Bird Profile

Bird Profile: Scarlet Tanager

Our Bird Profile series highlights a species that is migrating through, breeding, or is a year-round resident of Wisconsin that can be found at Schlitz Audubon or in your backyard.  


Scarlet Tanager, Piranga Olivacea 

Basic Description & Appearance   

The Scarlet Tanager is a flamboyant-looking, medium-size songbird comparable in size to a Baltimore Oriole, measuring 16-17 cm. The breeding male displays bright red plumage and tail with jet black wings and a light-colored bill. This species is sexually dimorphic and dichromatic, with males displaying different coloration than females. The female is olive with olive-brown wings, green tail, and olive-yellow underside and eyelids. The adult non-breeding male resembles the female but is brighter. The female and immature Scarlet Tanager can be confused with the female and immature Summer Tanager because of their similarity in appearance, though they are easily distinguished by their different calls. During molting season, male Scarlet Tanagers become splotchy orange, red, and yellow in coloration, displaying a lot of variation as new feathers come in.  


This bird species is heard making its robin-like Chip-Churr calls and is often more easily found by sound than by sight due to its secretive nature.  

Habitat & Nesting  

The Scarlet Tanager breeds in the eastern US and southeastern Canada, with their range coinciding with that of the Eastern Deciduous Forest Biome. The bird utilizes overwintering territories in southeastern US, Central America, and the northwest regions of South America, mostly within primary and high-second growth forests and forest edges.  

This species is monogamous and very territorial, preferring mature deciduous forests populated with oak trees. These woodlands need to have larger, unfragmented forest areas of at least 25 acres for the birds to maintain a viable population.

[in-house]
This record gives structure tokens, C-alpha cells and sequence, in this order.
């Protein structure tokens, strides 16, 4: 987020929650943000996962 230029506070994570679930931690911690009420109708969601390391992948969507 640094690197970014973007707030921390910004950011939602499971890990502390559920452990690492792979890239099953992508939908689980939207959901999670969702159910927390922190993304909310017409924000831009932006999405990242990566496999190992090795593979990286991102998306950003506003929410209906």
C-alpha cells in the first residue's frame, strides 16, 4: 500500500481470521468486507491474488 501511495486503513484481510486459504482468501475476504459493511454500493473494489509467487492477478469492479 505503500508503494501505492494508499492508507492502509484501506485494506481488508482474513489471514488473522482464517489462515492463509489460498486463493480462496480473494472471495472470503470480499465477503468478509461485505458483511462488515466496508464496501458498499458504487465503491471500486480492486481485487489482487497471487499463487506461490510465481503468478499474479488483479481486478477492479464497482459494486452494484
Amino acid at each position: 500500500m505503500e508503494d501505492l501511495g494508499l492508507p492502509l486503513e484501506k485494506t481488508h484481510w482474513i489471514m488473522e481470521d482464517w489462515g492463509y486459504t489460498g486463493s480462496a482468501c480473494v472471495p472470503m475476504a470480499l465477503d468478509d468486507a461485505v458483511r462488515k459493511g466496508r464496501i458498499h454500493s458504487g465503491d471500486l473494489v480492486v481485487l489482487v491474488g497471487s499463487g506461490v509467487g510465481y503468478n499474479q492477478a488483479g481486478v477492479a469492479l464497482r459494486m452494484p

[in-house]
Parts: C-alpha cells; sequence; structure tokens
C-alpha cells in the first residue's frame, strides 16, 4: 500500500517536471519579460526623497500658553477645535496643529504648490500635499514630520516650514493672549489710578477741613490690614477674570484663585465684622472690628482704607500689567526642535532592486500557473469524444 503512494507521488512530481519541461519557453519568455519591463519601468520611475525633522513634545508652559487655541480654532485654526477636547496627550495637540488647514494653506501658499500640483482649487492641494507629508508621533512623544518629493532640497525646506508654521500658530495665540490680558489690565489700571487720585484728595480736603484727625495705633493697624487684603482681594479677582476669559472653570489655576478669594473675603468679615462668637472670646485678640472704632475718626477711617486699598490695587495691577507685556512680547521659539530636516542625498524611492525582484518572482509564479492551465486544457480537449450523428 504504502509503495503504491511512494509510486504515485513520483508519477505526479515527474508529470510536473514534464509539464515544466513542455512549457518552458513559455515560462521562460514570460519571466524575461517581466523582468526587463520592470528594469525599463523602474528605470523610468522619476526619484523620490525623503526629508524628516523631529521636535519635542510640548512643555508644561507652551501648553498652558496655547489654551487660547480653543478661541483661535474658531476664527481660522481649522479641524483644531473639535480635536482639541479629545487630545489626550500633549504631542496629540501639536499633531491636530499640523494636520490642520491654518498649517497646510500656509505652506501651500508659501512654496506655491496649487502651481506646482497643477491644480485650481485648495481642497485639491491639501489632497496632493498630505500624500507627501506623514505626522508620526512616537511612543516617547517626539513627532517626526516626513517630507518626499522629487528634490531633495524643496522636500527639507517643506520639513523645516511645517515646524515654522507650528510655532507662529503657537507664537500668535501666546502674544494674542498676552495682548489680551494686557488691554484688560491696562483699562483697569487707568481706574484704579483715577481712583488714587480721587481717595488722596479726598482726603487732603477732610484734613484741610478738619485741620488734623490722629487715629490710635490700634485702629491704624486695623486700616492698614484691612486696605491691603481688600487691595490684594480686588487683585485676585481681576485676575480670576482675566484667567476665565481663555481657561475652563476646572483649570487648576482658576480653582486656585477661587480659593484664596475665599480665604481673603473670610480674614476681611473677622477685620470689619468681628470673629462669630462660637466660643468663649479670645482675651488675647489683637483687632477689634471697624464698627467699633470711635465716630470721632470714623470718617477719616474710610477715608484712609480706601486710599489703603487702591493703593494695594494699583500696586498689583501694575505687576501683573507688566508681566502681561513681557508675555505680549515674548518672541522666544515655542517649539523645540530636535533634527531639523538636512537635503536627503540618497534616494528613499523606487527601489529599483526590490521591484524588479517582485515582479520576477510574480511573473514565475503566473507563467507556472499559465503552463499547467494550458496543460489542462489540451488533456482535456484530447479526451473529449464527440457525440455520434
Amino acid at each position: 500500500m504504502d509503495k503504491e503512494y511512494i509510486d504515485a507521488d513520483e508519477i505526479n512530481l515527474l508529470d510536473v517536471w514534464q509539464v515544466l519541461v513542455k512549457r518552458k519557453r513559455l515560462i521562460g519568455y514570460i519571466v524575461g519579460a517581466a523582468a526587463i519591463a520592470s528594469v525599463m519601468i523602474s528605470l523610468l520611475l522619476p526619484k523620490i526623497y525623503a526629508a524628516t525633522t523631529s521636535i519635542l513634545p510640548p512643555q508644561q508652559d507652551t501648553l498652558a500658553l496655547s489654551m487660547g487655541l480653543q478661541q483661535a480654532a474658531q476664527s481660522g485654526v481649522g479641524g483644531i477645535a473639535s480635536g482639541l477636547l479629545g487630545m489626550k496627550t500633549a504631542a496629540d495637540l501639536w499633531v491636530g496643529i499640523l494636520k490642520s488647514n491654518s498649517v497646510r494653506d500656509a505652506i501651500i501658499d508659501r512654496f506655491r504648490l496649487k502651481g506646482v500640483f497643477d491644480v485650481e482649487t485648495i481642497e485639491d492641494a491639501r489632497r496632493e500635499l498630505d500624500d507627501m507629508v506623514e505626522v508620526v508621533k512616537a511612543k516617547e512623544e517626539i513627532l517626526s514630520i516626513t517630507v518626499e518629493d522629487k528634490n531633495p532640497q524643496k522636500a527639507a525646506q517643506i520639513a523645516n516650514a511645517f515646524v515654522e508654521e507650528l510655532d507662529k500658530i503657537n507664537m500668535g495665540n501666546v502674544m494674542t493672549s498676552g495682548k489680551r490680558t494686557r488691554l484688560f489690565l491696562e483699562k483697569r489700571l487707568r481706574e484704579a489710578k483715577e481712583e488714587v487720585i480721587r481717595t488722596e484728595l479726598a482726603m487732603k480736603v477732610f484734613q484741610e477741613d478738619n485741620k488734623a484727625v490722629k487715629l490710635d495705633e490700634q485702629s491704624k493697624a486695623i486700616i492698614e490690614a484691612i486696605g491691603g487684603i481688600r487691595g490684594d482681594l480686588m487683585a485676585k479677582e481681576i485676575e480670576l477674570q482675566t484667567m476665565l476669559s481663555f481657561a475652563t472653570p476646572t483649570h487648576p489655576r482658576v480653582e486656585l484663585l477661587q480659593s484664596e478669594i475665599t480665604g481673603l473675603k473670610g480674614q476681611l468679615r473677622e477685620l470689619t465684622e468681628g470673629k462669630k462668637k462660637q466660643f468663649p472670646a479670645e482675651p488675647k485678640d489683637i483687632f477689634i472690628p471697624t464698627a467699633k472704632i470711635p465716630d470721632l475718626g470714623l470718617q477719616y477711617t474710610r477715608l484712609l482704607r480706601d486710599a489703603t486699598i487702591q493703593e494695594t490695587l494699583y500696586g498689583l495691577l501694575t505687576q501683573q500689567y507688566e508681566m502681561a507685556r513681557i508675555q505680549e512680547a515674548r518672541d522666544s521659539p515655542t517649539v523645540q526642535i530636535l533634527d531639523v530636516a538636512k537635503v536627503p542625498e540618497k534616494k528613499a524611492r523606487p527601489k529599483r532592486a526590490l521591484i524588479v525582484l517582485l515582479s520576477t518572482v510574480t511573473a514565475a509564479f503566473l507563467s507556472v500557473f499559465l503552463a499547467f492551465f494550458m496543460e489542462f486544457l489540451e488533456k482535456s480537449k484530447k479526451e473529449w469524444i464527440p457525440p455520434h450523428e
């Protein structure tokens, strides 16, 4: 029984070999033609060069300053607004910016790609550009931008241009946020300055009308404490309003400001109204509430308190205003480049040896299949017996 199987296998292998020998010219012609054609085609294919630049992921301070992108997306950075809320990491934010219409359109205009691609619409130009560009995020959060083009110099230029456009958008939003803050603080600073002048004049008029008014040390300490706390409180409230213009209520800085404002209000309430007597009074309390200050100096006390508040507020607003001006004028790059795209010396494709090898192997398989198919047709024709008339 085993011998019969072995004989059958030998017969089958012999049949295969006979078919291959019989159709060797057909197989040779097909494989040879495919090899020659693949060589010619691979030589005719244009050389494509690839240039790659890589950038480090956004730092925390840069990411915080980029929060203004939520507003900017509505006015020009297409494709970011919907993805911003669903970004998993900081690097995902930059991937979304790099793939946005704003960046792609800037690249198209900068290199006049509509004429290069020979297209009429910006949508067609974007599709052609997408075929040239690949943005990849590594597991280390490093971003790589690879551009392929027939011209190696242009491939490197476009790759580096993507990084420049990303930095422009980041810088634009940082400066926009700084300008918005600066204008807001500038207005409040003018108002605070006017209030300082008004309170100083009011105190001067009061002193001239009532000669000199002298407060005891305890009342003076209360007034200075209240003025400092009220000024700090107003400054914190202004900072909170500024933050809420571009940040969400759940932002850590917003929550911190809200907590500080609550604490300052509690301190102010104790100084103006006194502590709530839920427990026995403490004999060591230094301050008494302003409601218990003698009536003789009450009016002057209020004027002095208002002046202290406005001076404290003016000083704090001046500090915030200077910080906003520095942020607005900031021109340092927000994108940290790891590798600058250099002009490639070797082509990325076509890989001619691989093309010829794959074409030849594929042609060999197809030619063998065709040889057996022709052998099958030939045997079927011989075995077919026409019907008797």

Breeding begins in late April to early May. Nest building begins within about a week after courtship, with the nest built among the leaves at a site of the female’s choosing, though in an area the male used for courtship. Eggs are laid within two days of nest completion, incubation lasts for about 14 days, and then young leave the nest within 15 days.  

Diet & Foraging  

During the breeding season, the Scarlet Tanager eats mainly insects, including ants, moths, butterflies, spiders, and more. They usually search for the insects high in the canopy or on tree trunks by probing the bark. They are known to grab insects from leaves, bark, and flowers by hovering or perching (gleaning) over a branch. They also engage in hawking, catching flying insects in mid-air. Scarlet Tanagers will forage on the ground for insects, also eating berries, tender buds, and sometimes consuming nectar.  

When & Where to Find at Schlitz Audubon 

Sightings of Scarlet Tanagers at the Center peak in May during spring migration and are usually spotted (or heard) in our forest habitats.  

Other Fun Facts  

  • The Scarlet Tanager is in the Family Cardinalidae, which is the same family as the Northern Cardinal.  
  • They are occasionally seen drinking from the banks of streams, puddles, and occasionally from bird baths.  
  • On their wintering grounds in central and South America, Scarlet Tanagers form flocks with flycatchers, antbirds, woodcreepers, and resident tropical tanagers.